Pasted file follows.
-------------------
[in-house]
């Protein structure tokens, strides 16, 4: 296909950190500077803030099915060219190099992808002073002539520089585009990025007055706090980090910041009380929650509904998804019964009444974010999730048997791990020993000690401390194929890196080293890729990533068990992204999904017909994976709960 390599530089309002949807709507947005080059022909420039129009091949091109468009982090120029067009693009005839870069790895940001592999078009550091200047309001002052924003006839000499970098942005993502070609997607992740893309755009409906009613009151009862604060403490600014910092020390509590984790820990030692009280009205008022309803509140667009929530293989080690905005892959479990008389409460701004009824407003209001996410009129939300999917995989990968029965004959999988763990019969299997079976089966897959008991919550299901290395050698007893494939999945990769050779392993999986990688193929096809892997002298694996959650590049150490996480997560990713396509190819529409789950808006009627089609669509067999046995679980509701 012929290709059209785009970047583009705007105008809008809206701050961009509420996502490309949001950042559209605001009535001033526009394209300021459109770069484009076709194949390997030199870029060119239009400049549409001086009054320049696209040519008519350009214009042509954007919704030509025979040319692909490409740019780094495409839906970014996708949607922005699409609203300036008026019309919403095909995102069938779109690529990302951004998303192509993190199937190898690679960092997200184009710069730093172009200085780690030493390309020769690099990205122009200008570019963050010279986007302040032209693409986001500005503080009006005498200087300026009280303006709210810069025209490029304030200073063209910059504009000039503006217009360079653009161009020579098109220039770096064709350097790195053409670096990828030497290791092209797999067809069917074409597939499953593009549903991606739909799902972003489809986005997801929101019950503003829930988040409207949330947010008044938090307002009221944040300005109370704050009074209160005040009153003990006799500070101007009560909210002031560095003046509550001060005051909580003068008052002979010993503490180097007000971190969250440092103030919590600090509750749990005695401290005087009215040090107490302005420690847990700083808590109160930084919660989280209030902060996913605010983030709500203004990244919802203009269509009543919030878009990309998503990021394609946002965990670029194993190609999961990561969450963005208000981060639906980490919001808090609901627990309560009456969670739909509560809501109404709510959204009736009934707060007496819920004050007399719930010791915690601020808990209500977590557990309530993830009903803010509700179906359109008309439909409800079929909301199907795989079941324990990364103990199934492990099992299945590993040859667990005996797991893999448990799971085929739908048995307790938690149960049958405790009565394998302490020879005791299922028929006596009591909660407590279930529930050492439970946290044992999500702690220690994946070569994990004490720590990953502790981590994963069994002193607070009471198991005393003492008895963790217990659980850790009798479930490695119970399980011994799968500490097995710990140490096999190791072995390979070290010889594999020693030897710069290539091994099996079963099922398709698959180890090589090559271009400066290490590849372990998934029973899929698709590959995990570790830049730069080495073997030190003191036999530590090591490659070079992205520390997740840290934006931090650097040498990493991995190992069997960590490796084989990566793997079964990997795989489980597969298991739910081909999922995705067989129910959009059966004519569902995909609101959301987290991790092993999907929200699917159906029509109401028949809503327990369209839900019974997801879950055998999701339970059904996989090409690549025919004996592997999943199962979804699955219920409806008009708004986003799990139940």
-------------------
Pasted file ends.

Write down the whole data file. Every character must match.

[in-house]
């Protein structure tokens, strides 16, 4: 296909950190500077803030099915060219190099992808002073002539520089585009990025007055706090980090910041009380929650509904998804019964009444974010999730048997791990020993000690401390194929890196080293890729990533068990992204999904017909994976709960 390599530089309002949807709507947005080059022909420039129009091949091109468009982090120029067009693009005839870069790895940001592999078009550091200047309001002052924003006839000499970098942005993502070609997607992740893309755009409906009613009151009862604060403490600014910092020390509590984790820990030692009280009205008022309803509140667009929530293989080690905005892959479990008389409460701004009824407003209001996410009129939300999917995989990968029965004959999988763990019969299997079976089966897959008991919550299901290395050698007893494939999945990769050779392993999986990688193929096809892997002298694996959650590049150490996480997560990713396509190819529409789950808006009627089609669509067999046995679980509701 012929290709059209785009970047583009705007105008809008809206701050961009509420996502490309949001950042559209605001009535001033526009394209300021459109770069484009076709194949390997030199870029060119239009400049549409001086009054320049696209040519008519350009214009042509954007919704030509025979040319692909490409740019780094495409839906970014996708949607922005699409609203300036008026019309919403095909995102069938779109690529990302951004998303192509993190199937190898690679960092997200184009710069730093172009200085780690030493390309020769690099990205122009200008570019963050010279986007302040032209693409986001500005503080009006005498200087300026009280303006709210810069025209490029304030200073063209910059504009000039503006217009360079653009161009020579098109220039770096064709350097790195053409670096990828030497290791092209797999067809069917074409597939499953593009549903991606739909799902972003489809986005997801929101019950503003829930988040409207949330947010008044938090307002009221944040300005109370704050009074209160005040009153003990006799500070101007009560909210002031560095003046509550001060005051909580003068008052002979010993503490180097007000971190969250440092103030919590600090509750749990005695401290005087009215040090107490302005420690847990700083808590109160930084919660989280209030902060996913605010983030709500203004990244919802203009269509009543919030878009990309998503990021394609946002965990670029194993190609999961990561969450963005208000981060639906980490919001808090609901627990309560009456969670739909509560809501109404709510959204009736009934707060007496819920004050007399719930010791915690601020808990209500977590557990309530993830009903803010509700179906359109008309439909409800079929909301199907795989079941324990990364103990199934492990099992299945590993040859667990005996797991893999448990799971085929739908048995307790938690149960049958405790009565394998302490020879005791299922028929006596009591909660407590279930529930050492439970946290044992999500702690220690994946070569994990004490720590990953502790981590994963069994002193607070009471198991005393003492008895963790217990659980850790009798479930490695119970399980011994799968500490097995710990140490096999190791072995390979070290010889594999020693030897710069290539091994099996079963099922398709698959180890090589090559271009400066290490590849372990998934029973899929698709590959995990570790830049730069080495073997030190003191036999530590090591490659070079992205520390997740840290934006931090650097040498990493991995190992069997960590490796084989990566793997079964990997795989489980597969298991739910081909999922995705067989129910959009059966004519569902995909609101959301987290991790092993999907929200699917159906029509109401028949809503327990369209839900019974997801879950055998999701339970059904996989090409690549025919004996592997999943199962979804699955219920409806008009708004986003799990139940």